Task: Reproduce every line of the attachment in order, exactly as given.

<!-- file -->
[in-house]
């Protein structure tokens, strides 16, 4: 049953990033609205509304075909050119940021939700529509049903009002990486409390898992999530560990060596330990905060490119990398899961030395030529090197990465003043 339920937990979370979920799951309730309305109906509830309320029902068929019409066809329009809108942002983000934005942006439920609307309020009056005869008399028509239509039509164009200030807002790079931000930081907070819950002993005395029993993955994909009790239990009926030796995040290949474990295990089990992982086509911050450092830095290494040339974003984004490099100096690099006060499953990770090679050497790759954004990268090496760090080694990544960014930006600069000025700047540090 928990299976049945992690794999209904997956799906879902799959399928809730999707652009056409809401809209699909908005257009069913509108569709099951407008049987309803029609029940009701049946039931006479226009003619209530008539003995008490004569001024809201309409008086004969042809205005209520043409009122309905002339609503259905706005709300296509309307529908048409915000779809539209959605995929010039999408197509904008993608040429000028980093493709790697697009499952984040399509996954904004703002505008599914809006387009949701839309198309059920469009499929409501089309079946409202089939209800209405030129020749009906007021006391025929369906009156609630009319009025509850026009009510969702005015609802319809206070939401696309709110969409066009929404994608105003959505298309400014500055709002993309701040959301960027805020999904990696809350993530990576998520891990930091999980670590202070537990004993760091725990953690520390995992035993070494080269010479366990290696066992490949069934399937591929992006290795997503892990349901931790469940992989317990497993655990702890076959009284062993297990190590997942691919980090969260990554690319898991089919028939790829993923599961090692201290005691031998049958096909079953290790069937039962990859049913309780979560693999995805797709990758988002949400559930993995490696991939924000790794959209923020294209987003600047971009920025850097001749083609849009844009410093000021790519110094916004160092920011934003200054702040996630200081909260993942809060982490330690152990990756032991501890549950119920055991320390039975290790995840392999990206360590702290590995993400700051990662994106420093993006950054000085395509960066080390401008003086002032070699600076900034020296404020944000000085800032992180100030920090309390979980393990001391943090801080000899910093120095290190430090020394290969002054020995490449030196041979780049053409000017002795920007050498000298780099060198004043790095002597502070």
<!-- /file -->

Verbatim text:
[in-house]
């Protein structure tokens, strides 16, 4: 049953990033609205509304075909050119940021939700529509049903009002990486409390898992999530560990060596330990905060490119990398899961030395030529090197990465003043 339920937990979370979920799951309730309305109906509830309320029902068929019409066809329009809108942002983000934005942006439920609307309020009056005869008399028509239509039509164009200030807002790079931000930081907070819950002993005395029993993955994909009790239990009926030796995040290949474990295990089990992982086509911050450092830095290494040339974003984004490099100096690099006060499953990770090679050497790759954004990268090496760090080694990544960014930006600069000025700047540090 928990299976049945992690794999209904997956799906879902799959399928809730999707652009056409809401809209699909908005257009069913509108569709099951407008049987309803029609029940009701049946039931006479226009003619209530008539003995008490004569001024809201309409008086004969042809205005209520043409009122309905002339609503259905706005709300296509309307529908048409915000779809539209959605995929010039999408197509904008993608040429000028980093493709790697697009499952984040399509996954904004703002505008599914809006387009949701839309198309059920469009499929409501089309079946409202089939209800209405030129020749009906007021006391025929369906009156609630009319009025509850026009009510969702005015609802319809206070939401696309709110969409066009929404994608105003959505298309400014500055709002993309701040959301960027805020999904990696809350993530990576998520891990930091999980670590202070537990004993760091725990953690520390995992035993070494080269010479366990290696066992490949069934399937591929992006290795997503892990349901931790469940992989317990497993655990702890076959009284062993297990190590997942691919980090969260990554690319898991089919028939790829993923599961090692201290005691031998049958096909079953290790069937039962990859049913309780979560693999995805797709990758988002949400559930993995490696991939924000790794959209923020294209987003600047971009920025850097001749083609849009844009410093000021790519110094916004160092920011934003200054702040996630200081909260993942809060982490330690152990990756032991501890549950119920055991320390039975290790995840392999990206360590702290590995993400700051990662994106420093993006950054000085395509960066080390401008003086002032070699600076900034020296404020944000000085800032992180100030920090309390979980393990001391943090801080000899910093120095290190430090020394290969002054020995490449030196041979780049053409000017002795920007050498000298780099060198004043790095002597502070």